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Core Stability – How It Will Be Even Better In The Future

Following Nicholas’ rehabilitation after his disc prolapse, we have been working hard to determine the best way to incorporate some of the additional core stability training, in particular, Multifidus training, as part of everyone’s Pilates program over the next few months. So why is this important?

What Does Multifidus Do?

The Multifidus are a small group of back muscles which make up some of the deepest layers of the back muscles. In particular, they make up the ‘Local Stabilizing system’ of the lumbar spine, which means their major role is to keep one vertebrae (eg the top vertebrae) ‘stable’ over the other vertebrae (eg the bottom vertebrae), so that the power muscles, such as the erector spinae muscles can move the spine safely. In other words, the multifidus control the amount of glide one vertebrae has over the other. If this is ‘uncontrolled’, it puts pressure on the support structures such as the discs and facet joints, causing injury.

Multifidus 1

Source: http://www.coreconcepts.com.sg/mcr/wp-content/uploads/2009/03/multifidus.jpg

How Does Multifidus Differ From The Abdominal (Transversus Abdominus) Muscles In Core Stability?

These muscles work together, but are not the same thing. The Transversus abdominus muscle wraps around the body and attaches onto the spine indirectly through a thick layer of connective tissue called the thoraco-lumbar fascia. The multifidus muscle attaches directly on the lumbar spine and has a more direct action in maintaining core stability. Multifidus also attaches onto the thoraco-lumbar fascia, so the muscles are linked and enhance each other’s actions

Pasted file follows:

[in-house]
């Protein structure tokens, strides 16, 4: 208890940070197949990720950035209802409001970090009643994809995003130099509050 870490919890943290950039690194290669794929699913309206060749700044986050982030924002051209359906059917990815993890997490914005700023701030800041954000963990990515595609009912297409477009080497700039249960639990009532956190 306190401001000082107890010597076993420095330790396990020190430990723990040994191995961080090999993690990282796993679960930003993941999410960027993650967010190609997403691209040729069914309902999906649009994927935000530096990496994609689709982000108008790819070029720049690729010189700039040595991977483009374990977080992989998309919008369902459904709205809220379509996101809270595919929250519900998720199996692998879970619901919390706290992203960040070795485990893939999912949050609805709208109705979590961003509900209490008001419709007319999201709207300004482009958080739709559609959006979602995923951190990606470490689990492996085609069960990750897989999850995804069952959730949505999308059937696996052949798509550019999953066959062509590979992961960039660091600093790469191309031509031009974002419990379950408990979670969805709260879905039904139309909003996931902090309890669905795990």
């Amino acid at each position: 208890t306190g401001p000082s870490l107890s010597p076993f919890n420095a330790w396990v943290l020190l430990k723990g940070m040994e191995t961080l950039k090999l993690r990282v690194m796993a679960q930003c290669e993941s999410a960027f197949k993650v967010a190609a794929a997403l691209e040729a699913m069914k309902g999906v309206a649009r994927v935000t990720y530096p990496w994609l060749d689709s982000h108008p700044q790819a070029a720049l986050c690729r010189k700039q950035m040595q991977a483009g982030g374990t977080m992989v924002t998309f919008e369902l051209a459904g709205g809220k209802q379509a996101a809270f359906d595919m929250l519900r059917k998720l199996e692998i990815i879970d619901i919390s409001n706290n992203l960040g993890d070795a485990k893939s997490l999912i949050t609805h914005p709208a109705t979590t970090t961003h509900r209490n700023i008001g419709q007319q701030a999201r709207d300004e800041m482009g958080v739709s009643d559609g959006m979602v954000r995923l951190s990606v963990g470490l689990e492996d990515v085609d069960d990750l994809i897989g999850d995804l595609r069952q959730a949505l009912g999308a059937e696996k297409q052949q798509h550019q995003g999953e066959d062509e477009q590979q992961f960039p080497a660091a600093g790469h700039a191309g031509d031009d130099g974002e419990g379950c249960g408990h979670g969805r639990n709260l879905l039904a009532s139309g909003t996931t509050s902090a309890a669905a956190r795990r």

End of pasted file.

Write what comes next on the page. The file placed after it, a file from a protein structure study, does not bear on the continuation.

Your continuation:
How Do We Train Multifidus?

We can now view multifidus directly on ultrasound. Viewing the activation of this muscle will now become a standard part of your re-assessment and we will work on teaching everyone how to contract this muscle during their Pilates sessions over the next couple of months

Multifidus 2
Source: http://www.coreconcepts.com.sg/mcr/wp-content/uploads/2009/03/multifidus.jpg

To Re-train These Muscles

• Kneel onto your hands and knees
• Make a small arch in the lower back
• ‘Squeeze’ the muscle of the lower back ‘in towards each other’. You should feel the muscle in the lower back puff up. Hold for 3 second

Don’t worry, we will be practicing these exercises during your Pilates sessions

 

Written by Nicholas Charalambous
Physiotherapist at MD Health

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